White Sox

Abreu knows Robert is just getting started: 'He can do more'

/ by Vinnie Duber
Sponsored By Nationwide Insurance Agent Jeff Vukovich
White Sox

Quite literally, this is only the beginning for Luis Robert. As many eye-popping moments as he's turned in during his time in a White Sox uniform, he's played in all of 33 major league games.

After his second straight game of late-inning heroics Monday night, it might seem like Robert's arrived. A day after hitting a walk-off home run to beat the Kansas City Royals on Sunday, he crushed a game-tying home run in the seventh inning against the Minnesota Twins and drove in the go-ahead run with a ground-rule double in the ninth.

He went into Tuesday night's game in Minneapolis with a .298/.348/.612 slash line to go along with his 10 home runs.

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When White Sox fans see Robert step to the plate, they see an electrifying present. When José Abreu sees Robert, though, all he can think about is an even more electrifying future.

"When I see him doing what he does, I just think that he can do more," Abreu said Tuesday through team interpreter Billy Russo. "He has that kind of talent that he can do more. He likes to work, he's working hard every day. He's learning. The season is progressing, and he's been learning every day, every game, about how to do things in the majors, how he can take advantage of his talent.

"I think that he can do more because of the amount of talent that he has, and he's working on that. I will never, ever be satisfied with how good things go with him. I'm always going to ask for more from him because that's just who I am. I'm going to push him to do better every single day, and I'm going to guide him to do that."


Abreu's been the most vocal advocate for how good Robert, Eloy Jiménez and Yoán Moncada will one day be. Their talent was the reason he gave so many times for his desire to stay with the White Sox before he, briefly, hit free agency at the end of last season.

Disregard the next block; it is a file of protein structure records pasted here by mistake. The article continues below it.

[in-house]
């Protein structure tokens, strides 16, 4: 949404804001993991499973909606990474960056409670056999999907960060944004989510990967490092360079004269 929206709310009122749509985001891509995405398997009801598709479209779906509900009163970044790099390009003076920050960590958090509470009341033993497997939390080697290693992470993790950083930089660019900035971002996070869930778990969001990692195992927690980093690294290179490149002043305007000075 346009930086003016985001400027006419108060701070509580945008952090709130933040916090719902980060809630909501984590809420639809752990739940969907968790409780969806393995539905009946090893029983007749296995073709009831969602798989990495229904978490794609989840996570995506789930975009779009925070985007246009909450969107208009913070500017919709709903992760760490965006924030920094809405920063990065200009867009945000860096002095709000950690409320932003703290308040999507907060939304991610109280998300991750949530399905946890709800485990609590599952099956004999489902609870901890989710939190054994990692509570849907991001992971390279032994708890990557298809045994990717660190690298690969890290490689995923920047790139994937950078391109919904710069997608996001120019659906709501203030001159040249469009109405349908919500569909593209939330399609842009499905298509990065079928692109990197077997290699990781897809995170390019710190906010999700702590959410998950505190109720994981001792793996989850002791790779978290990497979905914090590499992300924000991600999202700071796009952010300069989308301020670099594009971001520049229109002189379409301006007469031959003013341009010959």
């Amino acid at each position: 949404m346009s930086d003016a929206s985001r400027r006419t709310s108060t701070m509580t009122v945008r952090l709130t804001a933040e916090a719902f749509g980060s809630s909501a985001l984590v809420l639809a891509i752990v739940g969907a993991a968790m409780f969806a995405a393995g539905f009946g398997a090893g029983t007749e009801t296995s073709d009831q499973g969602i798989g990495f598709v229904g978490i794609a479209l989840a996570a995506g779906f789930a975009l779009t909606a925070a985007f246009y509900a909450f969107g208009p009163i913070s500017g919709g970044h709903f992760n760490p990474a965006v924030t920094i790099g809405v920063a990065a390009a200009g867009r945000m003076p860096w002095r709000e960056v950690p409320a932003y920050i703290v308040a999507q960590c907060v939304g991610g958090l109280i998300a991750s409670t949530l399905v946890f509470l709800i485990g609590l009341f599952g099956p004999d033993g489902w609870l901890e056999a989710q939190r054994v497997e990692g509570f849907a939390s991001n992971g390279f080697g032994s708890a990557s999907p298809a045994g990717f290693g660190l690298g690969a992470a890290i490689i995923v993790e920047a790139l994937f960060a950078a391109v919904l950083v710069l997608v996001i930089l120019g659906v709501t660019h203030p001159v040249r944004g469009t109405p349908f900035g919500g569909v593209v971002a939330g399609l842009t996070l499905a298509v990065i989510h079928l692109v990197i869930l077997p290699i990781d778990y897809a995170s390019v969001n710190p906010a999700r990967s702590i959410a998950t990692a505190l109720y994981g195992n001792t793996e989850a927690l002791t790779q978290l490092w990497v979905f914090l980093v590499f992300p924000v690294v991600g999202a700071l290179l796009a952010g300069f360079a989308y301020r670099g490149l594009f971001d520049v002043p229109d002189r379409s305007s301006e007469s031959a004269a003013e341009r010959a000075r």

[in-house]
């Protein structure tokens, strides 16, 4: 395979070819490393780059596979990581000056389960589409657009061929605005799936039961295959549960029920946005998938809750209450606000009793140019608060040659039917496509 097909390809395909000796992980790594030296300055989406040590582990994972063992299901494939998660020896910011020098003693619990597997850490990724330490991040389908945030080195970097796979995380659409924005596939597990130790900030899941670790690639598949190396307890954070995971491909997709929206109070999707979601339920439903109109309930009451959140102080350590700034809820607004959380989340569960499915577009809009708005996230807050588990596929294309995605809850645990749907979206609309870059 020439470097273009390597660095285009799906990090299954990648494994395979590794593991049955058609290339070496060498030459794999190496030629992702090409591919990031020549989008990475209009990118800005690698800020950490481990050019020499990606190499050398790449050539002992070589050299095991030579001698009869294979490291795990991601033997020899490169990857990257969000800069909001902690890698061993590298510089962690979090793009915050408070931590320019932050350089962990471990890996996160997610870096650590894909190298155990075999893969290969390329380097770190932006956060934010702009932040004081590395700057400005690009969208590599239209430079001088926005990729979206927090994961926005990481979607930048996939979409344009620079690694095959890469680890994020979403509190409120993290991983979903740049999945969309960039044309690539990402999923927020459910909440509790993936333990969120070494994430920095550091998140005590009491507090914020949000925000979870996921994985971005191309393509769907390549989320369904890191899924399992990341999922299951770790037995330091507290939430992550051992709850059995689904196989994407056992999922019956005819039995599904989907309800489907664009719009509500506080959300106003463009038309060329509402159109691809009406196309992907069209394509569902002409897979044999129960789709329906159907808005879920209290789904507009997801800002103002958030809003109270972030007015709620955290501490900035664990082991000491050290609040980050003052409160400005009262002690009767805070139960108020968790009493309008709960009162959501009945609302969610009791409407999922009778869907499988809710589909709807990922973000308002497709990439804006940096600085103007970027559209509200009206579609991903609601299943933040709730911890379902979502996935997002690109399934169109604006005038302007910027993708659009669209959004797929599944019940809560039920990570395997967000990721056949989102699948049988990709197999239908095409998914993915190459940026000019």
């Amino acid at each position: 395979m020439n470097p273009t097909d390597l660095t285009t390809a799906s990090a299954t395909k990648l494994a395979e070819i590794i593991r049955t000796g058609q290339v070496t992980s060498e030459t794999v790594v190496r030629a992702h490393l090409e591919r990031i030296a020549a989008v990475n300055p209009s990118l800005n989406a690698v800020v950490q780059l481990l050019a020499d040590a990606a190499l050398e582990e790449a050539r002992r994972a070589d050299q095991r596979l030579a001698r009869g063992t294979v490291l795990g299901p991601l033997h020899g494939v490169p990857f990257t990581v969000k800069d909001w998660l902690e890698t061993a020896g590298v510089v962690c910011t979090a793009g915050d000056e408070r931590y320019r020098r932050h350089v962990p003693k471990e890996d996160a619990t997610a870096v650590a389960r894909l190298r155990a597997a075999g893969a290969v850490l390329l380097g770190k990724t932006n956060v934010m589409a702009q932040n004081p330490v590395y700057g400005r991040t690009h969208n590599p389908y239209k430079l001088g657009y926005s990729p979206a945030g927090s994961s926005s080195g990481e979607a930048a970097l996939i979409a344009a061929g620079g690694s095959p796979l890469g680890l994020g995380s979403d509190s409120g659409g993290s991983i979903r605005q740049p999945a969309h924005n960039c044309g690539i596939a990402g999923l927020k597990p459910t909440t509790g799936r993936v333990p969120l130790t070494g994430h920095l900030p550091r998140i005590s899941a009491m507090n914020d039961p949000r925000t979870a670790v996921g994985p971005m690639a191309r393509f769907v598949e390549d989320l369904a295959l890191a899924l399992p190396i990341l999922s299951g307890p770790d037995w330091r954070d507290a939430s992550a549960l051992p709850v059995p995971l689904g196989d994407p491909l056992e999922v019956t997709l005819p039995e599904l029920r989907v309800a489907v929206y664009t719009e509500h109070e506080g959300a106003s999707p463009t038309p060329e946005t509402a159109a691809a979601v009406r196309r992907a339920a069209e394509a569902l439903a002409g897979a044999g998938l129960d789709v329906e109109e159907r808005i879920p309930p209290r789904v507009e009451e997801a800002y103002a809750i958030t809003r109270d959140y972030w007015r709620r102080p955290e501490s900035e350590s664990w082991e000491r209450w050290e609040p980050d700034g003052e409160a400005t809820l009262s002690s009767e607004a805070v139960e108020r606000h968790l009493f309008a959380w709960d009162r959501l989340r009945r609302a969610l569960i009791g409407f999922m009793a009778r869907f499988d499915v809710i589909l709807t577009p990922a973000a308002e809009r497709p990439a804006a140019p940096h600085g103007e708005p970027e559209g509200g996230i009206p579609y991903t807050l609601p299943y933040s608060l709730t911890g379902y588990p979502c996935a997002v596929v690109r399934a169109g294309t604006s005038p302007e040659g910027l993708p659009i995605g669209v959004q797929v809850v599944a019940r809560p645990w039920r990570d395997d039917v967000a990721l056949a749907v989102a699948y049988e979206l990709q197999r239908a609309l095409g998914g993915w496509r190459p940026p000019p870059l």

Now he's seeing it in action, and his faith has more than paid off. After six sub-.500 campaigns in a White Sox uniform, Abreu's smack dab in the middle of things on a first-place team.

He's having his own huge season, a true AL MVP candidate, and he delivered his own clutch knock Monday night, driving in two runs with a two-out double to tie the score in the sixth.

Then Robert one-upped him with game-tying and game-winning RBIs in back-to-back trips to the plate in the late innings.

"Great players are always going to get those opportunities to produce and do great things. That's because that's what makes them great players," Abreu said. "As we said in Cuba, you have to be prepared for everything and you have to deliver when the moment arises, you have to rise to that moment, too. And with him, he has this special talent where he makes things look way easier than they are, and that's something that very good players can do.

"In those moments when he does good things for the team — like in the last couple of games when he has done very good things for the team, delivering in the most important moments — it's because he controls the game. The talent that he has, he knows what he has to do in those situations."

Robert's the latest uber-prospect to join the José Abreu Mentorship Program, so it should be no surprise to see him adopt, or already display, the things Moncada and Jiménez did before him. Abreu has been lauded as a hard-worker and for his dedication to preparation. And because of it, he's become one of the most consistently productive hitters in baseball.

Apply that to Robert and his immense, five-tool talent, and you get excellence, consistently.

And according to Abreu and the rest of the White Sox, we haven't even seen how excellent Robert can be yet.

"I know he's doing a lot of really good stuff, great moments, but when it all comes together and it clicks? Let me put it to you this way, you guys will know it," manager Rick Renteria said Tuesday. "Right now you're seeing a lot of special stuff, but you'll know it. There's a lot there. He's just scratching (the surface) a little bit right now.


"Once he hits his full stride? He's already something to see. There's a lot more there."

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